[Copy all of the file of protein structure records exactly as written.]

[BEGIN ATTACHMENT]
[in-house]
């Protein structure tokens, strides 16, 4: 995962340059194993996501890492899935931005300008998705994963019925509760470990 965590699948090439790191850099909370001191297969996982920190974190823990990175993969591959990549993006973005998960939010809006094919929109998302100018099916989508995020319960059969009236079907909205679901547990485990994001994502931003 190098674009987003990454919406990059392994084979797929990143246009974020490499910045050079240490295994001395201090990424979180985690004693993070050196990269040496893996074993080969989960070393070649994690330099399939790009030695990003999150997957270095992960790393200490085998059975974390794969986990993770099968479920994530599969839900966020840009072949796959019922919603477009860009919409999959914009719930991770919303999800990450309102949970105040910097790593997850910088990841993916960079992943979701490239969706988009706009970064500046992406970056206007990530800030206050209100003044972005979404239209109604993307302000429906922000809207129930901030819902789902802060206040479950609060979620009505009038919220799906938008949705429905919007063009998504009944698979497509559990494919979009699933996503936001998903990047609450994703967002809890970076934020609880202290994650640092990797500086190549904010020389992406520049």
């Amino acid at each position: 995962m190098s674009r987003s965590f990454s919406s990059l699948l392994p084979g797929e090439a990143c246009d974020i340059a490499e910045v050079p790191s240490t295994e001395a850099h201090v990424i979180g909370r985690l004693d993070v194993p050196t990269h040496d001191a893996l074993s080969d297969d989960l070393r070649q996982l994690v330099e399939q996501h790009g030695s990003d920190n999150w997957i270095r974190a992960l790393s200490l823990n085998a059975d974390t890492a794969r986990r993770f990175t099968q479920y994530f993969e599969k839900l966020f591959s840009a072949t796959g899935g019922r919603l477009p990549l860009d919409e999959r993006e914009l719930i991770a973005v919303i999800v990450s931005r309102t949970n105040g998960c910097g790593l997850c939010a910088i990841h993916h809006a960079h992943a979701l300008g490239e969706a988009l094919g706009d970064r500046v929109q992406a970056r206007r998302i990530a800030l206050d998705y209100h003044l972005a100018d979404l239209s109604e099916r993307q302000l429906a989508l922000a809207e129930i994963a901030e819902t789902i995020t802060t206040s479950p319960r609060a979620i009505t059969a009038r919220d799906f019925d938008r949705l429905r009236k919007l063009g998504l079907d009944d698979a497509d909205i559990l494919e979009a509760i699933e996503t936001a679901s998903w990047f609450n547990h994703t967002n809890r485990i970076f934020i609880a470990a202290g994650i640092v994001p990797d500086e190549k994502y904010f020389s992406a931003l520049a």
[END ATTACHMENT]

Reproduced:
[in-house]
């Protein structure tokens, strides 16, 4: 995962340059194993996501890492899935931005300008998705994963019925509760470990 965590699948090439790191850099909370001191297969996982920190974190823990990175993969591959990549993006973005998960939010809006094919929109998302100018099916989508995020319960059969009236079907909205679901547990485990994001994502931003 190098674009987003990454919406990059392994084979797929990143246009974020490499910045050079240490295994001395201090990424979180985690004693993070050196990269040496893996074993080969989960070393070649994690330099399939790009030695990003999150997957270095992960790393200490085998059975974390794969986990993770099968479920994530599969839900966020840009072949796959019922919603477009860009919409999959914009719930991770919303999800990450309102949970105040910097790593997850910088990841993916960079992943979701490239969706988009706009970064500046992406970056206007990530800030206050209100003044972005979404239209109604993307302000429906922000809207129930901030819902789902802060206040479950609060979620009505009038919220799906938008949705429905919007063009998504009944698979497509559990494919979009699933996503936001998903990047609450994703967002809890970076934020609880202290994650640092990797500086190549904010020389992406520049």
């Amino acid at each position: 995962m190098s674009r987003s965590f990454s919406s990059l699948l392994p084979g797929e090439a990143c246009d974020i340059a490499e910045v050079p790191s240490t295994e001395a850099h201090v990424i979180g909370r985690l004693d993070v194993p050196t990269h040496d001191a893996l074993s080969d297969d989960l070393r070649q996982l994690v330099e399939q996501h790009g030695s990003d920190n999150w997957i270095r974190a992960l790393s200490l823990n085998a059975d974390t890492a794969r986990r993770f990175t099968q479920y994530f993969e599969k839900l966020f591959s840009a072949t796959g899935g019922r919603l477009p990549l860009d919409e999959r993006e914009l719930i991770a973005v919303i999800v990450s931005r309102t949970n105040g998960c910097g790593l997850c939010a910088i990841h993916h809006a960079h992943a979701l300008g490239e969706a988009l094919g706009d970064r500046v929109q992406a970056r206007r998302i990530a800030l206050d998705y209100h003044l972005a100018d979404l239209s109604e099916r993307q302000l429906a989508l922000a809207e129930i994963a901030e819902t789902i995020t802060t206040s479950p319960r609060a979620i009505t059969a009038r919220d799906f019925d938008r949705l429905r009236k919007l063009g998504l079907d009944d698979a497509d909205i559990l494919e979009a509760i699933e996503t936001a679901s998903w990047f609450n547990h994703t967002n809890r485990i970076f934020i609880a470990a202290g994650i640092v994001p990797d500086e190549k994502y904010f020389s992406a931003l520049a």